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Granite School District provides Wi-Fi buses to get internet access to students

By Jed Boal, KSL TV | Posted - Apr. 27, 2020 at 9:37 a.m.

WEST VALLEY CITY — Utah students are doing their school work from home these days, but not all students have good enough internet access, or any internet, to get the work done. So the Granite School District sent out 35 specially-equipped buses last week to help students get online.

The student Wi-Fi buses are parked at strategic locations across the district, including parks, neighborhoods, and apartment complexes.

“These are mobile hotspots they can move from place to place, and provide a Wi-Fi signal up to 300 feet,” said Ben Horsley, a Granite School District spokesman.

They are equipped with routers and secured so that only students with district Chromebooks can log in. Right now, the buses are parked at those locations from 9 a.m. until 5 p.m. The district may extend those hours into the evening depending upon usage.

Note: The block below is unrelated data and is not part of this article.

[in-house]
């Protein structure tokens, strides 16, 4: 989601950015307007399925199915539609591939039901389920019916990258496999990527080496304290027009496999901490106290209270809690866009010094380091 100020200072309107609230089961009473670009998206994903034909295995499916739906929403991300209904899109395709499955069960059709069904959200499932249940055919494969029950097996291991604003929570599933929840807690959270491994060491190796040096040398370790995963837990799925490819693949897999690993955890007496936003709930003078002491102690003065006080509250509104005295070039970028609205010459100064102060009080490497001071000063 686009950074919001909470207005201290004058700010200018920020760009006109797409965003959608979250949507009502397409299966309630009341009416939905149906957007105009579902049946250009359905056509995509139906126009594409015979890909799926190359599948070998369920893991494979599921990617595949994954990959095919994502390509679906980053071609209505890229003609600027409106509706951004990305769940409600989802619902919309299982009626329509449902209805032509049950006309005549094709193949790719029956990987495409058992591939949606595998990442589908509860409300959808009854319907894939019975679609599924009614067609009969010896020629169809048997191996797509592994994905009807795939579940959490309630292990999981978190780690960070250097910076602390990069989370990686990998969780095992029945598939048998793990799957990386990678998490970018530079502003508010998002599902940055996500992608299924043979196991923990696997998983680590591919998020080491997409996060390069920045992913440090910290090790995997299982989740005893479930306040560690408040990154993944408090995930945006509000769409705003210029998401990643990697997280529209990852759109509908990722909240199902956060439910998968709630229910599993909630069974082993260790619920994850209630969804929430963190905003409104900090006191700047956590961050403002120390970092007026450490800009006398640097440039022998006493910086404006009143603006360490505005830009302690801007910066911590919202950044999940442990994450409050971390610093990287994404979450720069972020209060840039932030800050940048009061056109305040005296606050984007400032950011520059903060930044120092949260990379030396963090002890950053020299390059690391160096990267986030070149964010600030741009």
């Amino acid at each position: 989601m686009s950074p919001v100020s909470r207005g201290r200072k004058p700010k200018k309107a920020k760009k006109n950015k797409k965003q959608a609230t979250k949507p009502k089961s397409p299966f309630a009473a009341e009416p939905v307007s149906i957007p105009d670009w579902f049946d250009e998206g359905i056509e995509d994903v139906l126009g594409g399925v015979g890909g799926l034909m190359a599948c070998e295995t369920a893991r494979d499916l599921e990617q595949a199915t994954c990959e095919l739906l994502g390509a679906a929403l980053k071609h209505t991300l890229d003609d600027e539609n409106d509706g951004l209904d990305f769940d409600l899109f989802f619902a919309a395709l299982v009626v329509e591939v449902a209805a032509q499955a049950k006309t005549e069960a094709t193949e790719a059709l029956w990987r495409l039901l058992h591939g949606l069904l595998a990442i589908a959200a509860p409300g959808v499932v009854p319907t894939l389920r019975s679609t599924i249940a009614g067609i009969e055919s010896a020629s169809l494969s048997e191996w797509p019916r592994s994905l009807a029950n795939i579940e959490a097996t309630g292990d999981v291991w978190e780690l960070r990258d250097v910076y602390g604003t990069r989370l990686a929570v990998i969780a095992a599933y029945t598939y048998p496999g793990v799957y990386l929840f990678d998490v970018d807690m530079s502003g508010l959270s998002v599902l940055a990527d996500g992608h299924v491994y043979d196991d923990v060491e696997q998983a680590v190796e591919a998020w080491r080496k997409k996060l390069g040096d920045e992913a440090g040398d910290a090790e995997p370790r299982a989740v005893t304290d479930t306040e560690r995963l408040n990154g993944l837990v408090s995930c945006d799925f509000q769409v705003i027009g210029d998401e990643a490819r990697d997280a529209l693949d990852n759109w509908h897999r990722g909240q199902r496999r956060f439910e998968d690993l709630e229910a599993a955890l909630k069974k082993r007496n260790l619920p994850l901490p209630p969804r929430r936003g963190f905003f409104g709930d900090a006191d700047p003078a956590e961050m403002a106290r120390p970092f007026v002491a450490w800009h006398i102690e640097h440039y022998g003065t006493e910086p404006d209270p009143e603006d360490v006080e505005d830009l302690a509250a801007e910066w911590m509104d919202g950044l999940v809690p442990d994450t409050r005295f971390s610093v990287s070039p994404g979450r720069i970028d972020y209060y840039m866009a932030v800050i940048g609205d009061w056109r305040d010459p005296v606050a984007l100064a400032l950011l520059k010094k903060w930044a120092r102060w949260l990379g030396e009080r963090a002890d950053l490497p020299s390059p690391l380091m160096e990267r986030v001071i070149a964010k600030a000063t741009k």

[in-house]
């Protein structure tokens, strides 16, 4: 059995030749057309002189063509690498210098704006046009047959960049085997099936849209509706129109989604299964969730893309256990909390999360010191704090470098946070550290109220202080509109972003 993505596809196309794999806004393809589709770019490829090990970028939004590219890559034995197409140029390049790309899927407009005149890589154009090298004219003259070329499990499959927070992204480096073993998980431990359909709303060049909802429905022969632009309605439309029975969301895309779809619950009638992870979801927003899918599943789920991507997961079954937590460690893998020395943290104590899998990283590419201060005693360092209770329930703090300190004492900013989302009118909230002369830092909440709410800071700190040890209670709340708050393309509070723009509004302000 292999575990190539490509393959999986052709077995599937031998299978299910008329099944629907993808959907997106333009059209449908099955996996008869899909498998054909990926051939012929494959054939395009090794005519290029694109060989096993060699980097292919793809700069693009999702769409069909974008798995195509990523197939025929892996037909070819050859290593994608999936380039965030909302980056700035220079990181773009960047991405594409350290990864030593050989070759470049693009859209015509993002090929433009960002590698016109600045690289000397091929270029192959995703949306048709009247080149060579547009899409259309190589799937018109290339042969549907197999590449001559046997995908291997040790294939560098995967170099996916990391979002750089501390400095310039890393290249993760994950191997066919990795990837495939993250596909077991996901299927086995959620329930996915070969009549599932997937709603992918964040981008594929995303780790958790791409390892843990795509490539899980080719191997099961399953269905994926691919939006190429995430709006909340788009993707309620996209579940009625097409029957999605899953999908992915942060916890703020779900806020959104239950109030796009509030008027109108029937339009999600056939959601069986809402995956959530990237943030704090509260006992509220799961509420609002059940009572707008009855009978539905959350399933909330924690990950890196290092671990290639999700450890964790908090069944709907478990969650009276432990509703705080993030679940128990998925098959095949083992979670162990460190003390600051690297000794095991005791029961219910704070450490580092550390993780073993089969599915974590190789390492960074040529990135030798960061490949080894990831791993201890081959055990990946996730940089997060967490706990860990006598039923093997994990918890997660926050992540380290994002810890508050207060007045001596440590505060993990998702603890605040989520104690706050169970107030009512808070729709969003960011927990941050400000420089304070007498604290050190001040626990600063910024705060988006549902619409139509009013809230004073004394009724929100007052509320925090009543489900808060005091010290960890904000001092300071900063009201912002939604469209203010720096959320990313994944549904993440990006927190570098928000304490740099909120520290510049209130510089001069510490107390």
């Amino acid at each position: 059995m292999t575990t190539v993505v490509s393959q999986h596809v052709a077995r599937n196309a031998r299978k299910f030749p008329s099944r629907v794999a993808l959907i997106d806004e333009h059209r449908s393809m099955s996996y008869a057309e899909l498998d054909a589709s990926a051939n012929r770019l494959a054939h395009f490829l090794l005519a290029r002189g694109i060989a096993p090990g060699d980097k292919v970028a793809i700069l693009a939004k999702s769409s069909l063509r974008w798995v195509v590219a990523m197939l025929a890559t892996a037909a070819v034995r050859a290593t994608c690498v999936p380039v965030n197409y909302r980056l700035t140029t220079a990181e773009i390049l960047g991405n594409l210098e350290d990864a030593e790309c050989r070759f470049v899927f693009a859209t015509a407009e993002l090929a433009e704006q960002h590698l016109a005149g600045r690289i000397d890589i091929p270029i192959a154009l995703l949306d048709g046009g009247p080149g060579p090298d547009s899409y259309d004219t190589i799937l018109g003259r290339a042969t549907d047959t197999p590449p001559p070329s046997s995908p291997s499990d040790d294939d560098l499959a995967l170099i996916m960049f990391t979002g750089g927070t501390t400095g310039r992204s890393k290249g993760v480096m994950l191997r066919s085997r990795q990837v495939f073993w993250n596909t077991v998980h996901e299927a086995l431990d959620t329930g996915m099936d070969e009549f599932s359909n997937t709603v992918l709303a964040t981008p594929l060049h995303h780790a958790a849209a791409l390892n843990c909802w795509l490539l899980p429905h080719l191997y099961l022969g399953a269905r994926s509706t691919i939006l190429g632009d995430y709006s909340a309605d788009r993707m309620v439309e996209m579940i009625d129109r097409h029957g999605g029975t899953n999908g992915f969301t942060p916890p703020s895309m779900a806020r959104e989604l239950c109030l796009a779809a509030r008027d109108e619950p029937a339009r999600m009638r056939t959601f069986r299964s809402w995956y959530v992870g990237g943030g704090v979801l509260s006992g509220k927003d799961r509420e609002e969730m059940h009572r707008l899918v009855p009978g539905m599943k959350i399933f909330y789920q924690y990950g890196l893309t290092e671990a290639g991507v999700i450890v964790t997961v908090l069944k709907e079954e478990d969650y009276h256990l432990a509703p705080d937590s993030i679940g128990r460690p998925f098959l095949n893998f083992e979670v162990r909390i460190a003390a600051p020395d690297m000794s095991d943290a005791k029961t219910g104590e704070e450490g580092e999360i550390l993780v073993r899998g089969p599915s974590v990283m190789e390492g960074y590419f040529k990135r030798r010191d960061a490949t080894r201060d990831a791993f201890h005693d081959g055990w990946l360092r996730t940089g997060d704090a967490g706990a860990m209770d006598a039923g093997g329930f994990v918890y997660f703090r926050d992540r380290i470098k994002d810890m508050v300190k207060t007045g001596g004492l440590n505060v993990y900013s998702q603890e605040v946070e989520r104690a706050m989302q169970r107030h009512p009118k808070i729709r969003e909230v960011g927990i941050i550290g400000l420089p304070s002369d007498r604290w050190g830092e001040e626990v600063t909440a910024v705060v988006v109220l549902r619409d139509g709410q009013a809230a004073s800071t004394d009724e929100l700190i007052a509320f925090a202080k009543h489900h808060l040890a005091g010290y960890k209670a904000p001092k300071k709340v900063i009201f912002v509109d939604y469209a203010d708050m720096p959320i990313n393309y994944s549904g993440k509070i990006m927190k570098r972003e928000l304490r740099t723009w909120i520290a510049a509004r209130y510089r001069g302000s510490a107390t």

“Those students can come up, still socially distance, and access technology and their distance-learning packets,” said Horsley.

The Granite School District has a very diverse socio-economic population, he said.

“We have some of the most impoverished students in the entire state. We also have a large contingency of refugee students,“ Horsley said.

The district has distributed more than 30,000 Chromebooks. But they also wanted to make sure the students could log in and use them for their assignments.

“We are tracking numbers based on our pre-produced lunches and get a heat map. We were able to identify where the most need would likely be,” the district spokesman said.

Students can use an interactive map to find a bus closest to them.

“We are getting pretty good feedback,” said Horsley last week. “We have over 300 students who have logged on just in the last three days.”

Some locations have had as many as two dozen students logging in. Other locations have had none. They will re-position the bus based upon their data in order to give the students the maximum benefit.

“This is something that we hope to utilize in the summer, as well,” he said.

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Jed Boal


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